My peers at QSI's Solutions group are unparalleled for their involvement in the developer community, which was the main reason I went to work with them. Members of the QSI Solutions group have spoken at EVERY .NET code camp or conference in the Ohio and Michigan area for three years straight, and they've been involved in a large number of events outside that area. QSI Solutions folks presented at six of the 24 sessions at the last Central Ohio Day of .NET; that's 25% of the sessions with a QSI dude or dudette up front showing their great technical chops.  QSI's Solutions folks have presented at nearly every .NET user group in the Heartland district at least once, and in many cases multiple times, over the last several years.

Simply put, if you're at a .NET event of any sort in the region, you're very likely to see a QSI Solutions member attending or presenting. There's no other company, consulting or otherwise, that comes even close to this amount of passionate community involvement and the technical chops to be recognized as thought leaders.

I am awed by the skills and accomplishments of my peers at QSI.  Simply awed. I was fortunate enough to work on several ground-breaking projects with a few of the Solutions folks, and there are a bunch of other folks I wish I'd had the opportunity to work with. I learned many things from many people in Solutions, and I'll greatly miss that interaction.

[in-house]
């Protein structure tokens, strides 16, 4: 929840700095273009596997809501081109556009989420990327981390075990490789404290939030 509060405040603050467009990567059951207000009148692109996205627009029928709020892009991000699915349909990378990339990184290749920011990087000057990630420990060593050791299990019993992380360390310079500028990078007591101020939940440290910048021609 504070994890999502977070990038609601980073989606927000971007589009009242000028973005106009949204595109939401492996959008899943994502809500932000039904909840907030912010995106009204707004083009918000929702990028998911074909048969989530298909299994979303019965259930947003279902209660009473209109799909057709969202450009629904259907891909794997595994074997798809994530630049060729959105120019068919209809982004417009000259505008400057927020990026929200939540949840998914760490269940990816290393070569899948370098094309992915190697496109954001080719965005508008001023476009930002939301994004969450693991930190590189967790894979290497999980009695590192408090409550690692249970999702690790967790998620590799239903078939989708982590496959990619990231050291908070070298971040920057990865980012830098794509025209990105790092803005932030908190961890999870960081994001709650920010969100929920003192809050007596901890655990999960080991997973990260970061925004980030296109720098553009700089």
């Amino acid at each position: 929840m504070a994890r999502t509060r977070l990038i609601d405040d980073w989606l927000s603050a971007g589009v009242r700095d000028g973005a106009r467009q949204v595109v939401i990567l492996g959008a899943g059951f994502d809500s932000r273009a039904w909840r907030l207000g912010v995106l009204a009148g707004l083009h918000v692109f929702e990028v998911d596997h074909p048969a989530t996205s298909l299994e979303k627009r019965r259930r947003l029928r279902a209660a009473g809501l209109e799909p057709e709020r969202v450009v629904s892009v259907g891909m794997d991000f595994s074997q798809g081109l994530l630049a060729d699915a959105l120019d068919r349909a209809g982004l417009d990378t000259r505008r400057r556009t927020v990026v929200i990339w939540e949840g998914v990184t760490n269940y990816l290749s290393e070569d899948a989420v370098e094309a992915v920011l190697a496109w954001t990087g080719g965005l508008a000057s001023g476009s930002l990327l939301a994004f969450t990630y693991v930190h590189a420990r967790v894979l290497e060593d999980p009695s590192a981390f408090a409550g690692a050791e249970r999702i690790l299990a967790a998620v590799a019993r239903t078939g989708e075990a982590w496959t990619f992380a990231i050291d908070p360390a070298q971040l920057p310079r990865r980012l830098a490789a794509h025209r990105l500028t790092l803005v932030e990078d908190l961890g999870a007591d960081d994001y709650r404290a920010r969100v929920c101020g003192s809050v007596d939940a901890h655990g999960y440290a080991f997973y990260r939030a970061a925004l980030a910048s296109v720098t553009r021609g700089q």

My managers at QSI earned my respect time and time again on issues I count as fundamental deal-breakers. Empower your people to learn. Give them the confidence to say "I don't know" because that builds credibility with your clients. Encourage them to say "That's wrong" as long as you're helping them to follow that up with "Here's a realistic alternative." I left a company previously because management didn't live up to these kinds of values; QSI exceeded those expectations in every way.

Sure, there are some rough spots at QSI. Every company or group has warts and you're deluded if you think otherwise. None of those rough spots at QSI was a reason for me leaving. Not one. Every issue that I had at QSI was a challenge I felt could be overcome because I worked for, and with, amazing folks. As I said at the top of this blog, the sole reason for me leaving is the commute.

I'm moving on to a position with another great company, and I'll be starting on Monday, 11/17. I'll leave news of that for another post because I really want this post to focus on Quick Solutions.